Margin lending can be a high risk, high return investment strategy. It's a great way to squeeze the investment value out of your capital, but the unwise - or unlucky - investor can lose money just as quickly.
Margin lending supplements your investment equity with extra capital, on credit. It allows you to take a larger position on the share market or in a managed fund, so your profits are compounded (ditto any losses).
For example - If you have $10,000, and take out a margin loan of a further $30,000, you can then invest the full $40,000 and quadruple the value of any gains (less your interest payments). A 10% profit on your share price and dividend over one year would be worth $4000, or 40% of your initial equity.
In general, you need to be prepared to accept the added risk of losing your equity. Ideally, you should be in a financial position to cover interest repayments as well as ride out a drop in your shares' value should the market turn. Note that changing life circumstances (getting a mortgage, getting pregnant) could affect your ability to pay the interest on a loan.
If you like the idea of a margin loan but wouldn't know what to do with the money, investment funds can sort out which shares (etc) to buy for you.
First up there's Loan-to-value ratio, or LVR, which is set by the lender. This dictates how much you can borrow in proportion to how much you have to invest. Your equity might be cash, or other shares (operated personally or in a managed fund.
For example - An LVR of 75% means you need to fund 25% of any investment. So to purchase shares worth $40,000 will require $10,000 in initial equity.
Next, there's the sting of variable and fixed interest margin loans. Variable loans will fluctuate with market rates, usually based on the Reserve Bank cash rate; you typically pay interest at the end of each month.
Fixed interest rate margin loans can be paid in advance - which can also be a tax deduction.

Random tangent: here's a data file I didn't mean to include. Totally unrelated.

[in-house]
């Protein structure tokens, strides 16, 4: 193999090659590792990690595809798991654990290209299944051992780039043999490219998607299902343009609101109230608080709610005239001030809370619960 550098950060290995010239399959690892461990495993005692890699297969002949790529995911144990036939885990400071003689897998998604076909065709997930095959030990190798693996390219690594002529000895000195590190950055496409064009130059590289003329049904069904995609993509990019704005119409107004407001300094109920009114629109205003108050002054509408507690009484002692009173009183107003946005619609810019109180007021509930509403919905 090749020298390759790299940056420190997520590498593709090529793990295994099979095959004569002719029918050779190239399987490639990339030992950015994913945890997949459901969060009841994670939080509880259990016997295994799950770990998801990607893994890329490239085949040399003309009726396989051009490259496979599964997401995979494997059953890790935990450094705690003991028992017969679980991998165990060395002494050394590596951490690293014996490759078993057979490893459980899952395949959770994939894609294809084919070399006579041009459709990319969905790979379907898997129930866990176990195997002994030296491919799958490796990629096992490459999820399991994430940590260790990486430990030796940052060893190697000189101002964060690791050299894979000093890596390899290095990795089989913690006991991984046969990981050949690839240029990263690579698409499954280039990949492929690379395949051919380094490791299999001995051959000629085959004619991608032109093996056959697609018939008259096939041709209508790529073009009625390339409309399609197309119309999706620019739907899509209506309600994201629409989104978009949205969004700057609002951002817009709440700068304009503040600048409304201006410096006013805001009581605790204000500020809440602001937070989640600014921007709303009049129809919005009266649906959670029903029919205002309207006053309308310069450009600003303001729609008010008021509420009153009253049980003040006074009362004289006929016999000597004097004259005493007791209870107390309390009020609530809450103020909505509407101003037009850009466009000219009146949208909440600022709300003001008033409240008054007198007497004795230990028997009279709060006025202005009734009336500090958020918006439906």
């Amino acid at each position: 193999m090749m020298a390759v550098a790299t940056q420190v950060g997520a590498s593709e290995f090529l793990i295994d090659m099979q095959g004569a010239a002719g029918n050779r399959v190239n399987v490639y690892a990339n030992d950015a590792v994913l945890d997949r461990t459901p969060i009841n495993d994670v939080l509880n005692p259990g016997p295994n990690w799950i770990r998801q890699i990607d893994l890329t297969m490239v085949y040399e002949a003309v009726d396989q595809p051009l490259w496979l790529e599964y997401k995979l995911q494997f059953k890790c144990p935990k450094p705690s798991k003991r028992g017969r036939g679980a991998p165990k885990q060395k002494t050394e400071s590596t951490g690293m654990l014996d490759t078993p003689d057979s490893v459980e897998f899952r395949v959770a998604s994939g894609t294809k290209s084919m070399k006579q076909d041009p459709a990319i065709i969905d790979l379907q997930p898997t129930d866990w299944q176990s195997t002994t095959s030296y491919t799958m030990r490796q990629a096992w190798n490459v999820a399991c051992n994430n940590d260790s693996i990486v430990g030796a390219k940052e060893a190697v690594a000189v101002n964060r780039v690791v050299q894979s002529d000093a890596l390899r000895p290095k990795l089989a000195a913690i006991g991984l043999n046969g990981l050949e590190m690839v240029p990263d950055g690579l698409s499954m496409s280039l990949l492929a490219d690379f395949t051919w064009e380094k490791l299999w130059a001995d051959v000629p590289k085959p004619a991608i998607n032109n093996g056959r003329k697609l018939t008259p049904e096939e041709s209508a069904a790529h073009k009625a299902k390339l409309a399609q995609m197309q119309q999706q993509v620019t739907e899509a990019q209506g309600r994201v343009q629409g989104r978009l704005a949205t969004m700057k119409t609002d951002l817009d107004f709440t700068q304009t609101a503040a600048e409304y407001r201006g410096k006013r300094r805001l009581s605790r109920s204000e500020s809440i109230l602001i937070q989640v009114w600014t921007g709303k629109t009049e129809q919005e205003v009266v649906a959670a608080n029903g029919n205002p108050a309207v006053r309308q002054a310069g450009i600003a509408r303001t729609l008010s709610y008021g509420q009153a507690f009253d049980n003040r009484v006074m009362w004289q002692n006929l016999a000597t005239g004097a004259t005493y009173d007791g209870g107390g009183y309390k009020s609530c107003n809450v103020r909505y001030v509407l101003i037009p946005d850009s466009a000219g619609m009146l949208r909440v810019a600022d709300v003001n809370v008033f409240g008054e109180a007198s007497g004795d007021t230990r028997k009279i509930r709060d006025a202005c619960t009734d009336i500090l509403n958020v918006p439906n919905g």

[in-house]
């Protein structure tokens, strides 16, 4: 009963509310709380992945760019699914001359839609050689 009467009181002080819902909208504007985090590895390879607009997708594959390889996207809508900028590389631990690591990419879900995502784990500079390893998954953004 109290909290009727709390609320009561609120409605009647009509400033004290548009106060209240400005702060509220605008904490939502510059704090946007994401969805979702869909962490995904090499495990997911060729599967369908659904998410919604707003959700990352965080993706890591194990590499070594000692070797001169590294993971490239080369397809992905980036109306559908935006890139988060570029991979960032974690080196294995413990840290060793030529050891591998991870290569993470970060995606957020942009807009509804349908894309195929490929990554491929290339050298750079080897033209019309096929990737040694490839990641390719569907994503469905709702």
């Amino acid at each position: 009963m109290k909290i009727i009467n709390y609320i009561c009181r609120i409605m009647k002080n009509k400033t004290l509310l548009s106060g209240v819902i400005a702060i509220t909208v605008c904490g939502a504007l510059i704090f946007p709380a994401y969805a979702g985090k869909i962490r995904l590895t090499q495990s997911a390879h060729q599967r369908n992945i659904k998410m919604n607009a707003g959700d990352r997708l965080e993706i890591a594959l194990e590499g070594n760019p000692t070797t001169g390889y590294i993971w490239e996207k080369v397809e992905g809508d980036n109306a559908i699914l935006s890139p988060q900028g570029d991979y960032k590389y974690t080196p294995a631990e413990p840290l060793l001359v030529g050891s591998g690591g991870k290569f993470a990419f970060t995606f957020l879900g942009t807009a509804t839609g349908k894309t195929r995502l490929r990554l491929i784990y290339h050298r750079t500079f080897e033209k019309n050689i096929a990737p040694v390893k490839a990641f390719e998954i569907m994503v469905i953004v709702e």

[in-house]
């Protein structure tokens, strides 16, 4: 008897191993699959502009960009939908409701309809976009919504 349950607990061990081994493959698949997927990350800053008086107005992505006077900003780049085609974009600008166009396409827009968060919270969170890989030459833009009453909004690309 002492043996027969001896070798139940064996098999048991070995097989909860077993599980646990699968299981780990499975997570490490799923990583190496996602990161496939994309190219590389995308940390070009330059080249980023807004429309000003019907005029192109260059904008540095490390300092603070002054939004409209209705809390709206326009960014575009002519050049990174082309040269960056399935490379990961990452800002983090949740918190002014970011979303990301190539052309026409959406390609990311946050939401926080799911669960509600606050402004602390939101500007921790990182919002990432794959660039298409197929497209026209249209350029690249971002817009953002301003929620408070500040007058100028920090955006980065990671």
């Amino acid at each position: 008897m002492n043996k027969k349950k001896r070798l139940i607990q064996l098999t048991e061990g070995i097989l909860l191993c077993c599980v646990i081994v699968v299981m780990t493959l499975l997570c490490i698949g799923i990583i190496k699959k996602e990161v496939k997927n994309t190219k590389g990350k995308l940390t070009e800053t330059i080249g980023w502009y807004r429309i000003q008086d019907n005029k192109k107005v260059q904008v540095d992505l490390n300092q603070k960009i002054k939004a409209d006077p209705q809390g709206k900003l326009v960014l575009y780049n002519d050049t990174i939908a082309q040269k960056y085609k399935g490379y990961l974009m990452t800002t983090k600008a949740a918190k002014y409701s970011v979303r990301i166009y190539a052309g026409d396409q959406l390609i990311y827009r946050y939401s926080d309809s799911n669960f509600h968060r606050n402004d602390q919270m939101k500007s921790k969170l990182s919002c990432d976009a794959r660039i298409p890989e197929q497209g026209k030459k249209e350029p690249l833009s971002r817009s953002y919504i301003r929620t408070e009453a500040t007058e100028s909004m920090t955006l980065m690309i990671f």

Most margin loans are interest only, which means you don't have to pay off the loan, only service the interest.
Margin lending comes with a variety of options, and you'll need to know what you want from your investment loan before diving in.
Compare margin loans with interest paid in advance, options trading, instalment gearing or international shares.
Many investors aim to pay off margin loan interest with the money earned by dividends. However, conditions change, and if those dividends aren't enough you'll have to cover the interest repayments out of your pocket, or be forced to sell your shares.
The greater risk is a margin call, which is when your loan-to-value ratio (LVR) exceeds the limit set by your lender. You then need to add to your equity or sell down your shares.
For example - In the case of our 75% LVR margin loan, we invested $10,000 of our own plus the $30,000 we borrowed. If, instead of our 20% gain, our shares drop by 10%, the value of our holding loses $4000 for a total of $36,000. Since $30,000 of this is borrowed, the LVR has shot up to 83.3%, or well above the 75% maximum. We'd either need to add to our initial equity or cut our losses sell off the shares at their lower price.
Few of us can predict the market, but sound investments should turn a profit in the long run. Here are some top tips:
Search the margin loan market for the best deals on interest rates and margin lending features. Before committing, see your financial professional for more advice.